Getting in married in France and looking for your wedding photographer? Call me...

Photography stuff

Post processing photos – old school?


When I started with photography DSLR’s weren’t invented so film is where I learnt photography. I learnt very quickly then that being a good photographer is one thing but being a good printer (I’m talking darkroom here) was another completely separate skill. The books of Ansel Adams and the Zone system were my bible. There was a lot to learn and in the darkroom and those skills combined with the photography (technical) skills were cherished.

So when DSLR’s came along there was a tremendous amount of questioning with the main one being “is it better than film?” . In hindsight now I think the real problem was not about the quality it was the fear from photographers that those hard learnt, cherished skills just might be lost and a new set learnt all over again. Of course the inevitable happened and now no-one really asks the “is it better than film” question. There is now a new sort of photographic snobbery that I read about and must admit to being a part of.

When all the old film photographers had bought their shiny new DSLR cameras and big computers and expensive post processing software they were amazed to find that all the techniques one used to use in the darkroom were still valid in photoshop. There was loads of other stuff to do but the core of it was based on film developing, darkroom techniques. So this is where this snobbery comes in with something similar to the following……….

“oh yes I switched over to Digital many years ago and I post process my images just the same way as I used to in the Darkroom but now I just use Photoshop instead.  I would never do anything to a photograph that couldn’t be done in a darkroom.

So there you have it those old cherished skills were snobbishly retained. Dodge and burn, masking, shading, multiple exposures……. but I would never consider using any of the other tools in computer software to alter the image. I am was a purist.

I spend a lot of time looking at other peoples photographs. They give me inspiration, they help me to learn, they help me to improve my photography. The photographers “eye” has always been the important bit in taking the photograph. Seeing what the photographer sees through their eyes, seeing things maybe differently from yourself. But now I find that some of these new post processing techniques applied to great images to enhance them produce stunning photographs. So, with digital we have been given a whole new box of tricks so why not use them? The end result will depend on the photographer but again who am I to say what is good and what is bad. I know what I like and I find that playing with these new tools can bring another look to a photograph that I am more than happy to use.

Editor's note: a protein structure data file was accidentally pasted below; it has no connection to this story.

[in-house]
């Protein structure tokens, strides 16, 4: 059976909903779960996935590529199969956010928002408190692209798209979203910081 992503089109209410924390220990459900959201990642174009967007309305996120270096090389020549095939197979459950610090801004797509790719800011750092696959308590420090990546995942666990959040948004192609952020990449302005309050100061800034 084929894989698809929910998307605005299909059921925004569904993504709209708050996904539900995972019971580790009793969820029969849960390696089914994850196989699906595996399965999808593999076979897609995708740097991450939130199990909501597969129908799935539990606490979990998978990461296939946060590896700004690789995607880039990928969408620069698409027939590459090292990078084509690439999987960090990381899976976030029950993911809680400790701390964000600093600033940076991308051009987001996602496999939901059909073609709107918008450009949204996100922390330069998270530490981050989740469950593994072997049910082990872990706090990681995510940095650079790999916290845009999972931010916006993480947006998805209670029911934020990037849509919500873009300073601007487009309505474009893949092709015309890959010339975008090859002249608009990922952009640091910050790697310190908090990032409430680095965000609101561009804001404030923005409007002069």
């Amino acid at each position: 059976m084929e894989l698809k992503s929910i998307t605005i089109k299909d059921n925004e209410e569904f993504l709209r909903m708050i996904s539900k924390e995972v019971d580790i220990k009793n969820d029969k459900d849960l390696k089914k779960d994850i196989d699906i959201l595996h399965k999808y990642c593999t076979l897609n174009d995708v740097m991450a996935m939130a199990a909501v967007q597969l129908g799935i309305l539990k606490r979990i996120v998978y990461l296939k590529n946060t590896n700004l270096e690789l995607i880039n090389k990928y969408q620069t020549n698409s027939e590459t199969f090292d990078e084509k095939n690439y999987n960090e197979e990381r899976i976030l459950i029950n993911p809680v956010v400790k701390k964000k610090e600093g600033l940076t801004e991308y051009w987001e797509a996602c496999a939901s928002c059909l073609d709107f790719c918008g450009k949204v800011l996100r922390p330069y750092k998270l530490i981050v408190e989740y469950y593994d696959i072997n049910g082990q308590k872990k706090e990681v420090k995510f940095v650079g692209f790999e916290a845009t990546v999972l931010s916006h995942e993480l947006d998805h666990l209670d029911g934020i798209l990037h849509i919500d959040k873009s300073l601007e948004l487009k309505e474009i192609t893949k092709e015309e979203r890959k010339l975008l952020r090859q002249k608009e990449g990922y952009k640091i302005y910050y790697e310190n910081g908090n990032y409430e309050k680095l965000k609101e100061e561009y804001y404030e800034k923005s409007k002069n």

Photography stuff

Inspiration or perspiration?


Photography for me is a passion, a pleasure. I just love images that are  evocative, moving, imaginative, creative, exciting, that tell a story, that inspire me.  However, I find that photography is not something that one can just put more time into and you will automatically start taking better photographs. I suppose the law of averages will dictate that the more you take the more likelihood you have of actually taking a good photograph will rise. But chances are it will be by accident. No, perspiration is not the path for me in photography. For sure you need to take more photographs to learn how to be able to take a technically good photograph, composition, exposure, lighting etc etc. Problem is I don’t think I have ever seen an image and said to myself  “wow that photograph is technically perfect, it’s brilliant”, I just kind of take it for granted that it will be or should be of a high technical standard. That’s not to say that all good photographs have to be technically OK, I have seen many photographs which are bordering on embarrassingly bad technically but which have something in the subject which can still move me.  So, perspiration is not the route to photographic brilliance.

The trick with photography is inspiration. Once youv’e got the technical side sussed the difficult bit is then being able to see the image or the potential for an image or have that buzz for an idea for an image. Once that inspiration kicks in that’s when photography takes hold for me, that’s when everything comes alive. That is when being a photographer allows me to take the time to really look at things around me to find that picture that I want.

Inspiration or perspiration? Inspiration every single time.